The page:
Chicago FBI employee charged with raping teen relative

ABC7 I-Team Exclusive
CHICAGO (WLS) -- The ABC7 I-Team has learned that a Porter County, Indiana, man charged with rape was an employee of the Chicago FBI office.

James "Jimmy" Luttinen, 33, was working for the FBI in Chicago when authorities say he raped a teenage babysitter in his Indiana home last July while drunk with his wife and sons in the next room.

Even after court records show he admitted to the crime in July, he continued working at the FBI field office for months until an arrest warrant was issued for him two weeks ago and he was arrested last Friday.

Luttinen was a computer systems specialist with the FBI. He had worked at the bureau's Chicago headquarters since 2009 and had a high security clearance, according to co-workers.

Luttinen is locked up at the Porter County Jail, where he is being held on $100,000 bail.

According to court records, he is charged with raping a teenage relative hired to babysit his young sons.

Authorities say that incident took place in the northwest Indiana home where Luttinen, his wife and children live on July 18, 2015, after the FBI employee returned home drunk from a party. The victim told police Luttinen bought her wine coolers after picking her up for the babysitting job, telling her not to drink until his children had gone to bed.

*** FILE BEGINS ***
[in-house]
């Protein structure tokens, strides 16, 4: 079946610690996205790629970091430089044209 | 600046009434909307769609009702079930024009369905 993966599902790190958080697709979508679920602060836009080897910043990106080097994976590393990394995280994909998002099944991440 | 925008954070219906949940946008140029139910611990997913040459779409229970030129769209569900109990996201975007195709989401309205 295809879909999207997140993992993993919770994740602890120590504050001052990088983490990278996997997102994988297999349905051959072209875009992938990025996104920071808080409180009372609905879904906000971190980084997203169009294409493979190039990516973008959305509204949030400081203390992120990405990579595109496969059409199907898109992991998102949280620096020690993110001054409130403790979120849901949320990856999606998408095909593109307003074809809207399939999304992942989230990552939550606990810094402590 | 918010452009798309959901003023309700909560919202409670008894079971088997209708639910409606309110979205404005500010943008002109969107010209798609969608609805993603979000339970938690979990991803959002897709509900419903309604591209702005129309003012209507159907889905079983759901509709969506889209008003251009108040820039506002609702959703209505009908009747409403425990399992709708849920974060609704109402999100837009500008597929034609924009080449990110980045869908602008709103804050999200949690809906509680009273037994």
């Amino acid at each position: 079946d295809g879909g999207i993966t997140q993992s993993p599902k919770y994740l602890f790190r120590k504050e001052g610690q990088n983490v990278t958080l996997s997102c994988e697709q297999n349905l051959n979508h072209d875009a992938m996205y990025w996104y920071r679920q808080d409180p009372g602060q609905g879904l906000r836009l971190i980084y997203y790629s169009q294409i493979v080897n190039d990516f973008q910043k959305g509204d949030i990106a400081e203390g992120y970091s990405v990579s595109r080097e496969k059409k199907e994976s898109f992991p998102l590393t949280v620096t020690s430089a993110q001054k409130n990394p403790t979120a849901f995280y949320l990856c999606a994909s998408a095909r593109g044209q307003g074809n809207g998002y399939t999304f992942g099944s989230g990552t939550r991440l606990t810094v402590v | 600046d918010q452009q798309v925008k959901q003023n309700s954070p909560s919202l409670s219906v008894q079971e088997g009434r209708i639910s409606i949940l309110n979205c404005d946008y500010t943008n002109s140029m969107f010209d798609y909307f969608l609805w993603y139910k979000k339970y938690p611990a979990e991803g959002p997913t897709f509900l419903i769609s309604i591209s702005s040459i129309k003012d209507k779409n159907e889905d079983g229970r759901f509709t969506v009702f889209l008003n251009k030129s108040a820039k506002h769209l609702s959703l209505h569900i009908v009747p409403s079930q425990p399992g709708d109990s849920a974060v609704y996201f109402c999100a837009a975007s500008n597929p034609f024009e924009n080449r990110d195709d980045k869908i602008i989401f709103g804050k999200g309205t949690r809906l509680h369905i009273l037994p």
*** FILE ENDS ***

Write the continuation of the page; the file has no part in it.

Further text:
A police affidavit quotes the teenager as saying when Luttinen got home, he gave her Jell-O shots and she passed out.

Luttinen is quoted as telling police that he was "three sheets to the wind" and that when he got home there was a "young, good-looking girl, rubbing up against him," admitting "I decided to just go with it."

He claims that the teenage babysitter had agreed to their encounter, and that it was only when his wife walked in that he realized there might be a problem.

On January 14, charges were approved and a warrant was issued for Luttinen's arrest - nearly six months after records show he admitted having sex with a minor.

It is unclear how an FBI employee embroiled in such a case could continue working here at the bureau; FBI employees are required to self-report such legal problems.

An FBI spokesman said only: "The employee has been administratively suspended.

Porter County prosecutor Brian Gensel said it is not uncommon for several months to elapse between a defendant's statement and the decision to charge.

It is unclear though whether any Indiana authorities told the FBI in CHICAGO that one of its employees was in trouble, and if not, why not. The Porter County Sheriff's spokesperson did not return our call.
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